Performing the Ending of Huck Finn

[The following excerpts from reviews of the Twins of Genius tour performances help us see how MT's contemporaries responded to the end of Huck Finn -- i.e. the "Evasion" as MT "read" it in live performances. I'm only including here the passages that refer explicitly to "Huck Finn and Tom Sawyer's Brilliant Achievement," which was the title MT gave the "Evasion" chapters in tour programs. There are other reviews which talk about how the "advance selections" from Huck Finn delighted audiences, but those "selections" could have been "King Sollermun" or something else instead. You can access the entire reviews from which these passages are taken by means of the schedule of performances.]
"The next selection was from 'Huckleberry Finn,' a kind of sequel to 'Tom Sawyer,' and which is not yet published. It related the troubles of two prankish boys who freed a slave imprisoned in an old cabin. There were a hundred ludicrous incidents in it, which could but stir the risibilities of a very appreciative audience. In his second call he continued the story of the boys' comical tricks and perplexities, which in spite of his inanimate recital, kept the hearers in a smile all the while he spoke." --
        from The Pittsburgh Dispatch, 30 December 1884

"In his next selection he read a chapter of his unpublished book 'Huckleberry Finn,' explaining how 'Huck' and 'Tom Sawyer' freed the runaway 'nigger,' which created roars of laughter." --
        from The (Cincinnati) Enquirer, 4 January 1885

"Perhaps the funniest thing of the evening was read by Mr. Clemens from the advance sheets of his new book, entitled 'Huck Finn and Tom Sawyer's Brilliant Achievement' in releasing the negro prisoner, Jim, from the log cabin where he is incarcerated. Mr. Clemens was encored and read 'Tom Bowlin's Encounter with the Governor of Massachusetts.'" --
        from The Minneapolis Tribune, 25 January 1885

"The story of Huck Finn and Tom Sawyer's brilliant achievement in rescuing a negro captive who was imprisoned in a cabin on the farm of Huck's uncle, kept the audience in a constant roar of laughter, while the stuttering story was unique and highly amusing."--
        from The (Madison) Wisconsin State Journal, 28 January 1885

". . . Mr. Clemens convulsed the house with uncontrollable mirth. His account of the runaway slave's escape from the log cabin under the auspices of Tom Sawyer and Huckleberry Finn was irresistible." --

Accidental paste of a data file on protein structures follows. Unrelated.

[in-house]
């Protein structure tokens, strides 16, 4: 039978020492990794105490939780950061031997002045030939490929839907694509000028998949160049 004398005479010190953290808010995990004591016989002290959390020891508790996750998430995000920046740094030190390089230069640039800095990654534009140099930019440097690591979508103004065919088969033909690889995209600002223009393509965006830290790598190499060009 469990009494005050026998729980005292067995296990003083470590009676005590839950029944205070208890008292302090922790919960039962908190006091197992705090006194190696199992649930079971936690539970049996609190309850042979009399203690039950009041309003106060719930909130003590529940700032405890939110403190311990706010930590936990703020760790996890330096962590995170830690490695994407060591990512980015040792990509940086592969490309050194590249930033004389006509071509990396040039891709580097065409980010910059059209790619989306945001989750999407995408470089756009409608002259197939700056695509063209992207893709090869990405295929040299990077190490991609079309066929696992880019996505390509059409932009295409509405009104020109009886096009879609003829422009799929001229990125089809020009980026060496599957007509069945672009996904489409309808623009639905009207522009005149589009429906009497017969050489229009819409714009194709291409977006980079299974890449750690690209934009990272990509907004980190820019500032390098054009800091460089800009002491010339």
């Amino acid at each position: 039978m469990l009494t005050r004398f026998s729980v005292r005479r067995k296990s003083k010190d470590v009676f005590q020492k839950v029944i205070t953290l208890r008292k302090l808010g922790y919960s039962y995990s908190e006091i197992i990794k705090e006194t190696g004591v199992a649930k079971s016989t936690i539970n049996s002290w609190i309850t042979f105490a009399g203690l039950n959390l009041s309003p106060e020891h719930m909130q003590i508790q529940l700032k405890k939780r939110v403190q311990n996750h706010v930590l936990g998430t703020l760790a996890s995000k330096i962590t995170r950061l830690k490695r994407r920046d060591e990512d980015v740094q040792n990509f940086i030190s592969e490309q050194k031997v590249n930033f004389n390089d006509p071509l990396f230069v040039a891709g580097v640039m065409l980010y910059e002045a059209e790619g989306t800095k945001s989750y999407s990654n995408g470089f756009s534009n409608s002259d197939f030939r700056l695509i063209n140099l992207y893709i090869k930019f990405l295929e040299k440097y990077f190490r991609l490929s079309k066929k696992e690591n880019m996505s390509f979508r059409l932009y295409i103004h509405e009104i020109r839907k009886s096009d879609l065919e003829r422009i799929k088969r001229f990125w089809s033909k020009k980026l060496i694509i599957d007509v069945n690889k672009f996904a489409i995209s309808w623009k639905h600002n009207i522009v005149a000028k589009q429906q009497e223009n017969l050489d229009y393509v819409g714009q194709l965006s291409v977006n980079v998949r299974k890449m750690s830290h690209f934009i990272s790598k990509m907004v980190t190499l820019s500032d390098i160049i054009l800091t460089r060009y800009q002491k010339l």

from The Chicago Tribune, 3 February 1885

"Mark Twain was as funny as ever. His encounter with the newspaper interviewer, in which he broke down that redoubtable personage with his atrocious burlesques upon fact, put the audience in a mood to be tickled to death with the story of Huck Finn and Tom Sawyer in their arrangement of 'Jim's' escape from the cabin in accordance with the dramatic unities of history and romance . . ." --
        from The Indianapolis Journal, 8 February 1885

"['The gifted humorist'] then told the story of Huck Finn and Tom Sawyer's brilliant achievement. Both were white boys. Tom's uncle had imprisoned Jim, a negro slave, in a log cabin for having run away. The boys visited Jim whenever they pleased, and could have released him by merely leaving the door open. But Tom had read of hairbreadth escapes from prison, and determined to get him out in the most elegant and romantic manner. They dug a hole under the cabin, sent him a rope ladder in a pie, and having read that noted prisoners always had pets in their solitude, brought him a large assortment of spiders, snakes and other reptiles and bugs. Fearing that his uncle's family was not taking enough interest in the matter to make it exciting, Tom wrote a series of anonymous letters, couched in blood-curdling language, which caused a reign of terror in the household. The last missive said: "A desperit gang ov cut-throats from Indian Territory will sneak down at mid-night to steal your runaway nigger. I am one of the gang, but I got religion." The result of this letter was that Tom's uncle had a number of armed men in readiness to prevent the escape. The boys were successful, however, and reached an island on the river, after Tom had received a bullet in his leg." --
        from The Philadelphia North American, 27 February 1885

"Mark Twain gave an account of 'Huck Finn and Tom Sawyer's Brilliant Achievement' in rescuing in romantic manner the slave Jim . . ."--
        from The Baltimore Sun, 28 February 1885